Overall, coffee drinkers were about 10 percent to 15 percent less likely to die than abstainers during a decade of follow-up. And it also doesn't matter what version of the "coffee gene" people have. A recent study that brewed up good news for coffee drinkers involved British volunteers.
"While this research offers further reassurance to current coffee drinkers, people should not start drinking coffee purely in an attempt to become healthier", he advised.
New research from the United Kingdom has revealed that drinking coffee - even for those who down up to eight cups a day - may be good for your longevity.
The researchers (who, by the way, are federal scientists, not from anything like the Starbucks Institute for Coffee Research) say there is data on diet about some of the study participants that could be mined to parse apart the difference between people who have, say, cappuccinos or lattes or espressos. While the study represents an median view of coffee drinking habits, it is encouraging reading for lovers of the toasted bean.
"During the next decade, 14,225 participants died, mostly of cancer or heart disease", the AP reported.
'Coffee drinking was inversely associated with mortality, including among those drinking eight or more cups per day, ' said Dr Loftfield.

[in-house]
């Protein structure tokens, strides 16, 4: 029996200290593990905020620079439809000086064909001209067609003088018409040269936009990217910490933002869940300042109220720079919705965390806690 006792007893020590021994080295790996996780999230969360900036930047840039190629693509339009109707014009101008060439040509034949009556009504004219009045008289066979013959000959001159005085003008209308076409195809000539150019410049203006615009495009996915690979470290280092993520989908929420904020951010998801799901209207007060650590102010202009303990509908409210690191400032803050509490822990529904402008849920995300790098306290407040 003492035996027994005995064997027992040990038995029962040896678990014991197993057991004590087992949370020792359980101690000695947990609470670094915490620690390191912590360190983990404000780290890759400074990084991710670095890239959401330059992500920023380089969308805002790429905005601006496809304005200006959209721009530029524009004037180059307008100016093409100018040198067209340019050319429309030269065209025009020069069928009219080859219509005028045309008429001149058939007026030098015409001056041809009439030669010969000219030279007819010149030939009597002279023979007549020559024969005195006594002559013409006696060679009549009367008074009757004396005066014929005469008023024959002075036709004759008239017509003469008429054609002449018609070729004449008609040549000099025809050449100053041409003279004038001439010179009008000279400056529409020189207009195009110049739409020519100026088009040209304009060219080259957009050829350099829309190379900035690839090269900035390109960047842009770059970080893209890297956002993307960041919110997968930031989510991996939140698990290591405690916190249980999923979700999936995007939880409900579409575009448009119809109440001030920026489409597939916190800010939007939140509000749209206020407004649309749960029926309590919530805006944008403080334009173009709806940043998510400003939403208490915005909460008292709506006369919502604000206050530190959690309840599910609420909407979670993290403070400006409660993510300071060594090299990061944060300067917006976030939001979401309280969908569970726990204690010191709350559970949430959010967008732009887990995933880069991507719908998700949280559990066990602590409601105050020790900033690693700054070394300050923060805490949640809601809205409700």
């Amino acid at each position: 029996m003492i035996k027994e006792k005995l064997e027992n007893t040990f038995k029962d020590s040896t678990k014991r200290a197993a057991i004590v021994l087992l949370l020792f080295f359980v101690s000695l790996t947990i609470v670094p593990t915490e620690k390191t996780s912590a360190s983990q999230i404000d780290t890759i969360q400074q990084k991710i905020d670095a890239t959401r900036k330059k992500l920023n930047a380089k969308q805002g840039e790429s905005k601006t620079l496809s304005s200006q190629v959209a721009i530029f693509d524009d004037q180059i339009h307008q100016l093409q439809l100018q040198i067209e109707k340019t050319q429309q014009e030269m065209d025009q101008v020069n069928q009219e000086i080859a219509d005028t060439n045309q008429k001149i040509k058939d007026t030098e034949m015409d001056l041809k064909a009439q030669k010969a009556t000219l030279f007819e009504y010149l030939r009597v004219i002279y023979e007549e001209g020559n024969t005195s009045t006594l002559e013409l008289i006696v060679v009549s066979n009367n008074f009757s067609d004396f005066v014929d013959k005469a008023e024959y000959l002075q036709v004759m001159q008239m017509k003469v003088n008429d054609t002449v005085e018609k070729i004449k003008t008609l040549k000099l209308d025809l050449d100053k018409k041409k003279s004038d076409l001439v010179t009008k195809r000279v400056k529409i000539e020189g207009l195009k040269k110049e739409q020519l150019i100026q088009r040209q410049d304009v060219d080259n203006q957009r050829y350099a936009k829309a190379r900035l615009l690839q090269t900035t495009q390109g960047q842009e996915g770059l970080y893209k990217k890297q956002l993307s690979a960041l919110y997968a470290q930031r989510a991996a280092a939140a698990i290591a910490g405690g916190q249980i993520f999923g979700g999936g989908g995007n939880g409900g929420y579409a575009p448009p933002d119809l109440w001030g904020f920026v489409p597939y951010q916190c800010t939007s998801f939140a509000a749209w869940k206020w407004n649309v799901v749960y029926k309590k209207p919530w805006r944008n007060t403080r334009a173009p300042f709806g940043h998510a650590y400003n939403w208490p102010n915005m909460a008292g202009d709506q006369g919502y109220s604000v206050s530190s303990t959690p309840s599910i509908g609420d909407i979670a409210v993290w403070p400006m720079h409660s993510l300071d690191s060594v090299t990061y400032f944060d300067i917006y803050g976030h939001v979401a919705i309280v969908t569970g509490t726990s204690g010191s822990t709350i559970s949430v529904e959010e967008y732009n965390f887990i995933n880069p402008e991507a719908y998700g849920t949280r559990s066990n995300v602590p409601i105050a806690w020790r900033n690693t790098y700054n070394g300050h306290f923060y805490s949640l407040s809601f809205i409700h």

"Coffee drinkers, compared with non-coffee drinkers, were more likely to be male, white, former smokers, and drink alcohol", the study found.
Facebook had data-sharing partnership with 52 tech firms
Some of these deals have expired but Facebook continues to have data-sharing partnerships with Apple , Amazon and a few others. However, 61 companies got as much as six months of extra time to wind down their data collection practices, the report said.
However, some health officials say more research should be done before you change your coffee routine.
The researchers asked them how many cups of coffee they drank per day, including the type: decaffeinated, ground or instant.
The FDA has suggested that Americans consume no more than 400mg of caffeine, or four cups of coffee, per day.
"There has been concern about the health effects of heavy coffee drinking, particularly in participants with common genetic polymorphisms that affect caffeine metabolism", the researchers wrote.
Their analysis showed no extra risk for any genetic variant, however.
He added: "Healthier coffee, free from sugar or syrup, should also be encouraged to optimize any health benefit". To reap the benefit, it doesn't matter if your coffee is decaf or instant or caffeinated, the researchers said.
The study of almost half-a-million British adults, published yesterday in the JAMA Internal Medicine journal, showed that coffee drinkers had a slightly lower risk of death over 10 years than abstainers.
But previous studies conducted in the US, Europe and Asia have found a consistent link between coffee drinking and reduced deaths from all causes including diabetes, cardiovascular disease, Parkinson's disease and liver, bowel and womb cancer.